I kind of wanted to follow up on this.

I don't want to discount revenge as a valuable affect. Taking a page from Lorde as I usually do, revenge can be useful if rightly directed, if the fear of retribution is used for creative transformation.
Further, revenge as motivation can lose some of its pernicious nature if we recognize, through Ahmed, that our desire for revenge in an instance of injustice does not subsequently make us just. Revenge might become just if used to transform the situation that occasioned it.
That said, there is something important to note about how revenge and justice are entangled in American society. Since we culturally privilege retributive justice over restorative justice, when this cultural inheritance is applied to social justice movements, weird shit happens.
By "weird shit," I mean the perception that calls to remedy historical injustice are grounded in a desire for revenge. On this view any call to address longstanding harms is animated by revenge, and this treatment of social justice as revenge results in an oppositional attitude.
By identifying social justice with revenge, the fear of retribution or revenge becomes primary. Those with power view things like "wealth redistribution" as, say, the "undeserving" taking what was rightfully earned out of revenge and its associated affect of spite and hate.
So, it's not just that the social justice warriors are out to come take what they haven't earned, they're doing so to "get even" with the people who have earned it and who they hate for earning it.
Thus, "social justice" becomes "social revenge," which is used as an implied motivation for social justice actions. Defund the police? Motivated by revenge. CRT? Motivated by revenge. Universal basic income? Greed AND revenge. And so on. Social justice becomes "getting back."
Now, some have said that the fear of social justice as revenge comes from recognizing that the revenge is deserved. I don't think so. I think the fear is grounded in the belief that they don't deserve retribution, that they've done nothing wrong, and that the "revenge" is unjust.
Because the revenge is unjust, it becomes mere violence. It becomes the question "why are you holding me responsible for something I didn't do?" Because the revenge that animates social justice actions is viewed as unjust, then the actions themselves are unjust. Oppressive even.
I say this because if they thought that the revenge was just, that would be an opening for transformation. Since they don't believe they've committed or been complicit in injustice, the retributive force of justice is misapplied and thus social justice folks are in the wrong.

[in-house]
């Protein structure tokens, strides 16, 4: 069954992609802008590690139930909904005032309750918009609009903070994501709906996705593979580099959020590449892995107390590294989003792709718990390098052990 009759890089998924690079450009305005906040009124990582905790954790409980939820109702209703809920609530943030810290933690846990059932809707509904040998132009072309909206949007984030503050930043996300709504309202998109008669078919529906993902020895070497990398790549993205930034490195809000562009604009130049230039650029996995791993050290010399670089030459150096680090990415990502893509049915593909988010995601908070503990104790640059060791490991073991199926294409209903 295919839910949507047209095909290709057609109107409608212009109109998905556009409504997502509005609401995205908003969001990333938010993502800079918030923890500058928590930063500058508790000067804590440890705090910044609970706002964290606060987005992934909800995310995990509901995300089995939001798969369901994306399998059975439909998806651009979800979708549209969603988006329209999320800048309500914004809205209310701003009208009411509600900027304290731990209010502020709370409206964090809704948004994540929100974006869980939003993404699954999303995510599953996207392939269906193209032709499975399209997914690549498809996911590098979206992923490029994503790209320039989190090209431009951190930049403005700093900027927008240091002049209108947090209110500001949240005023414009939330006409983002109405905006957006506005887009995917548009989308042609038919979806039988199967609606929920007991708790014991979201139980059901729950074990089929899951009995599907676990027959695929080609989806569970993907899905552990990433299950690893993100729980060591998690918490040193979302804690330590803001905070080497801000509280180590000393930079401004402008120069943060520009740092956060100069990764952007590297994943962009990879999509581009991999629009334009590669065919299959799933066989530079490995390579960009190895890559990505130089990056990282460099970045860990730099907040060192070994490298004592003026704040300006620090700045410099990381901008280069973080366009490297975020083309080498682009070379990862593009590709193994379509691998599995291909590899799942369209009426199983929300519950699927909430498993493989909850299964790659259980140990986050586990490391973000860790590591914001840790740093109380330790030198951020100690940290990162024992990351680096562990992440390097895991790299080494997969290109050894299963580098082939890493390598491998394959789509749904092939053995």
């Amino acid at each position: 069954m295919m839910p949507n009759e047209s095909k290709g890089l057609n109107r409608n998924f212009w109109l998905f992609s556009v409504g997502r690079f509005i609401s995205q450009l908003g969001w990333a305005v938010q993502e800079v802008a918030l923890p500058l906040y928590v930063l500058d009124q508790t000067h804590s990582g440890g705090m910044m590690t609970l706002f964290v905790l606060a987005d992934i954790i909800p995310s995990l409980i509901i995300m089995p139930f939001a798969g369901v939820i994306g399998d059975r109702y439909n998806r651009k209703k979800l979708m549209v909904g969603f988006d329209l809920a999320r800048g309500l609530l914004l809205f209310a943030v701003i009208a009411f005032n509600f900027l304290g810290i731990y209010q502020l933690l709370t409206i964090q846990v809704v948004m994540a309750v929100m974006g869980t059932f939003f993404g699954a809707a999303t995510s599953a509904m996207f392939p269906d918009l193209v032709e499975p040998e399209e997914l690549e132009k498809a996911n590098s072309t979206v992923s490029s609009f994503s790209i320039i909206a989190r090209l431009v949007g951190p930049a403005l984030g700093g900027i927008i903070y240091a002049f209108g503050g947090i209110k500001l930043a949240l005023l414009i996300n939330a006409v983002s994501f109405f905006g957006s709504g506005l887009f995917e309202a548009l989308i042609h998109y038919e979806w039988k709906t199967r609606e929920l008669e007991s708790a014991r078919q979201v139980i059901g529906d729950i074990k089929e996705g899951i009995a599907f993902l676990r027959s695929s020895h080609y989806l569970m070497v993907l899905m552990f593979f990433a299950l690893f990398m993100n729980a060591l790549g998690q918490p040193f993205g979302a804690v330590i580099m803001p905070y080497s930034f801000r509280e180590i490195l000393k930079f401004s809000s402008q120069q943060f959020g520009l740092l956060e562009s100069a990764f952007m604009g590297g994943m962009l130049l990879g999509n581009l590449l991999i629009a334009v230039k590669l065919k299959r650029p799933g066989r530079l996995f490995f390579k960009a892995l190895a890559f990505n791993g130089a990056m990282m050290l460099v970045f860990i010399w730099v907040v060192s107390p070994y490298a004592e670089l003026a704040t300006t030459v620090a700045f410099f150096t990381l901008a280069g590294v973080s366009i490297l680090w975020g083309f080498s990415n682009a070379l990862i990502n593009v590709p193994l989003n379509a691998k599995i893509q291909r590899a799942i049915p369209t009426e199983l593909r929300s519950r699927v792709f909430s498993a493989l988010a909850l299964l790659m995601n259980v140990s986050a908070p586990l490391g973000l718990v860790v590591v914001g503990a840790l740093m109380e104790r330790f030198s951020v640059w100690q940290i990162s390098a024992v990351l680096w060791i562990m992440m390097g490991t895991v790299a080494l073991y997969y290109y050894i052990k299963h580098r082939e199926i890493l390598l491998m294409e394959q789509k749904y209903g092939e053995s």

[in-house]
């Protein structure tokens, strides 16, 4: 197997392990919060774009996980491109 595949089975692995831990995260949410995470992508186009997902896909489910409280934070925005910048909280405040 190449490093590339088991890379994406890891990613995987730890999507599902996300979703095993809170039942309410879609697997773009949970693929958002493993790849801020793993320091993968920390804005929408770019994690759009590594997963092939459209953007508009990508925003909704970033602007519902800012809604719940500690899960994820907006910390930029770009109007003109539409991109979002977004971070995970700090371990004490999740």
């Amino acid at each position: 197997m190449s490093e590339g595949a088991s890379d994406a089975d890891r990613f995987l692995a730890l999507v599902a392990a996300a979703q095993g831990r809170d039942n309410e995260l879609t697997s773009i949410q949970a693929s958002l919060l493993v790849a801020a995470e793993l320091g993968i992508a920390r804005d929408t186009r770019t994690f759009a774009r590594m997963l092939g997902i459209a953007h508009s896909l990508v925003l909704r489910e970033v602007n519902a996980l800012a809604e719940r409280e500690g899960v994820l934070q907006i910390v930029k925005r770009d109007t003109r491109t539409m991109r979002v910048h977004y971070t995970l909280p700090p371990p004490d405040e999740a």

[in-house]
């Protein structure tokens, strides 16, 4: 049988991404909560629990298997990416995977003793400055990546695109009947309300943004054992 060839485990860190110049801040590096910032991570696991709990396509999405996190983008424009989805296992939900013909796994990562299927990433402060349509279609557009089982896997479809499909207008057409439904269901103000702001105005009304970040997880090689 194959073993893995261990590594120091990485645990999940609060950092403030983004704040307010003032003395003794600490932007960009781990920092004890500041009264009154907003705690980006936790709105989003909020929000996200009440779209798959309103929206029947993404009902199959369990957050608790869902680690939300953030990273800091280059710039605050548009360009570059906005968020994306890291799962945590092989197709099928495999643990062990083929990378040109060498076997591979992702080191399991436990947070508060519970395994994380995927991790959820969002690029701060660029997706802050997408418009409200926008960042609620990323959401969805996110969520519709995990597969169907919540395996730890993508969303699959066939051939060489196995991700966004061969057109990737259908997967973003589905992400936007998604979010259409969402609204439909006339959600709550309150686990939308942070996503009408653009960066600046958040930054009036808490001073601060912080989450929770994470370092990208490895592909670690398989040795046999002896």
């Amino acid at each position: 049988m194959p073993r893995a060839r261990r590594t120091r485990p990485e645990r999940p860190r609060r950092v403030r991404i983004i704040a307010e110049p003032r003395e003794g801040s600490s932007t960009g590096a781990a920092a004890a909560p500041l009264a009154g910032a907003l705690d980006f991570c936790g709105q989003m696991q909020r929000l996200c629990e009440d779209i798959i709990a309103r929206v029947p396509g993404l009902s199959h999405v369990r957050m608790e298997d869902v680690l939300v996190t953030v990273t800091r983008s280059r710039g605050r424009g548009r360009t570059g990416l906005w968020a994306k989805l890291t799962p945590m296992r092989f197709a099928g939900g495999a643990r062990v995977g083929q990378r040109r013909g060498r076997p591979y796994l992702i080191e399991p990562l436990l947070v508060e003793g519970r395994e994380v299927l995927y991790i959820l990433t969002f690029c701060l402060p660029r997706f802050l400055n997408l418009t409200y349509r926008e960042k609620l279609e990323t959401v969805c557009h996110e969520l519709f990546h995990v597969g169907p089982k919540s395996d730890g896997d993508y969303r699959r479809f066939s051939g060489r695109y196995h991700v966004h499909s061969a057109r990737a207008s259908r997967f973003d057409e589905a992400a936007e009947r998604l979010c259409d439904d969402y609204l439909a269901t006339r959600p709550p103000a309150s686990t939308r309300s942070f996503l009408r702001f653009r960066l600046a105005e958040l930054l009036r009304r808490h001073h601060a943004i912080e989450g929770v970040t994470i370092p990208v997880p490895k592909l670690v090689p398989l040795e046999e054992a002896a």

To conclude, I don't know what the fuck would happen if someone, in a debate over the aims of social justice, just straight up said that they were out for revenge and kept it moving. I imagine it would look something like this:
I do think the "culture war" battle lines would become starkly visible, so there would be instrumental value in that. I also think that admitting of a desire for revenge would turn off many pearl clutching leftists in the same way that X's claim to the right of self-defense did.
But I also think there is psychic value in recognizing that the desire for revenge on an unjust system is a healthy response to that system of injustice. Again, drawing on Lorde: there is creative, transformative energy in revenge. What matters is the direction of that energy.
So, revenge can be a useful tool to transform a situation of oppression so that no one has to suffer again. It is also useful as a threat of escalation as oppressors also need to transform.

And transforming the oppressor is where revenge as threat is valuable as Avasarala says:

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More from @shengokai

12 Jun
Apropos of conversations about the connections between King and CRT, I point to this passage from King's "The Role of the Behavioral Scientist in the Civil Rights Movement," which can be found here:

apa.org/monitor/featur… Image
In the above, King tasks the APA and the nation's behavioral scientists, to take up systemic inquiry into the nature of how the soul of "White America" has been poisoned by racism. Now, King's generous corpus defines the nature of this poison, so I won't cover it here.